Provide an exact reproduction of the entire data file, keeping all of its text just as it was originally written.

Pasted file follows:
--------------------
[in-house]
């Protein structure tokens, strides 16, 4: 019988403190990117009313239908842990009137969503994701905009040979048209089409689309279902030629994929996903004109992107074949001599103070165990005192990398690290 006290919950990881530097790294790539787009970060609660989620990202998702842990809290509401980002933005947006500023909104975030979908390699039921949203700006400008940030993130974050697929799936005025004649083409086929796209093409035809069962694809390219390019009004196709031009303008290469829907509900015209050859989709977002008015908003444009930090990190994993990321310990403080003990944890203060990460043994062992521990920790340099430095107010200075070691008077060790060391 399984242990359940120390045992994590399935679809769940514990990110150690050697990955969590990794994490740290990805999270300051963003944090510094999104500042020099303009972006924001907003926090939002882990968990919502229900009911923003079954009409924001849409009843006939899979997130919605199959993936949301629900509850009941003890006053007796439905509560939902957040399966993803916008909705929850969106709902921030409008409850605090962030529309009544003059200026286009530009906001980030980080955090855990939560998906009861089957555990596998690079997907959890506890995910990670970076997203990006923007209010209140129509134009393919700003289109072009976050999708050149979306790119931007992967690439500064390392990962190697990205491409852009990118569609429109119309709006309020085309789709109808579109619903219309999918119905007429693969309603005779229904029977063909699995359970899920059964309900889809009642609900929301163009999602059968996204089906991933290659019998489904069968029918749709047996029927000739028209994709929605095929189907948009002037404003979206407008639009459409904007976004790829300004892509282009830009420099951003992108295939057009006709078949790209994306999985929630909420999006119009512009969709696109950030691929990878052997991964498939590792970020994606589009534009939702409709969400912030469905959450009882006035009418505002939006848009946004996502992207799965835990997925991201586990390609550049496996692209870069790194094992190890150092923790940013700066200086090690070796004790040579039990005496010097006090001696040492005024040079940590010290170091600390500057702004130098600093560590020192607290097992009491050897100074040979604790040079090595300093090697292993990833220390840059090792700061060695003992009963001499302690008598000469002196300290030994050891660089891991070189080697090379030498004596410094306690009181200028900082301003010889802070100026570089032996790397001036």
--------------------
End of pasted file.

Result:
[in-house]
């Protein structure tokens, strides 16, 4: 019988403190990117009313239908842990009137969503994701905009040979048209089409689309279902030629994929996903004109992107074949001599103070165990005192990398690290 006290919950990881530097790294790539787009970060609660989620990202998702842990809290509401980002933005947006500023909104975030979908390699039921949203700006400008940030993130974050697929799936005025004649083409086929796209093409035809069962694809390219390019009004196709031009303008290469829907509900015209050859989709977002008015908003444009930090990190994993990321310990403080003990944890203060990460043994062992521990920790340099430095107010200075070691008077060790060391 399984242990359940120390045992994590399935679809769940514990990110150690050697990955969590990794994490740290990805999270300051963003944090510094999104500042020099303009972006924001907003926090939002882990968990919502229900009911923003079954009409924001849409009843006939899979997130919605199959993936949301629900509850009941003890006053007796439905509560939902957040399966993803916008909705929850969106709902921030409008409850605090962030529309009544003059200026286009530009906001980030980080955090855990939560998906009861089957555990596998690079997907959890506890995910990670970076997203990006923007209010209140129509134009393919700003289109072009976050999708050149979306790119931007992967690439500064390392990962190697990205491409852009990118569609429109119309709006309020085309789709109808579109619903219309999918119905007429693969309603005779229904029977063909699995359970899920059964309900889809009642609900929301163009999602059968996204089906991933290659019998489904069968029918749709047996029927000739028209994709929605095929189907948009002037404003979206407008639009459409904007976004790829300004892509282009830009420099951003992108295939057009006709078949790209994306999985929630909420999006119009512009969709696109950030691929990878052997991964498939590792970020994606589009534009939702409709969400912030469905959450009882006035009418505002939006848009946004996502992207799965835990997925991201586990390609550049496996692209870069790194094992190890150092923790940013700066200086090690070796004790040579039990005496010097006090001696040492005024040079940590010290170091600390500057702004130098600093560590020192607290097992009491050897100074040979604790040079090595300093090697292993990833220390840059090792700061060695003992009963001499302690008598000469002196300290030994050891660089891991070189080697090379030498004596410094306690009181200028900082301003010889802070100026570089032996790397001036």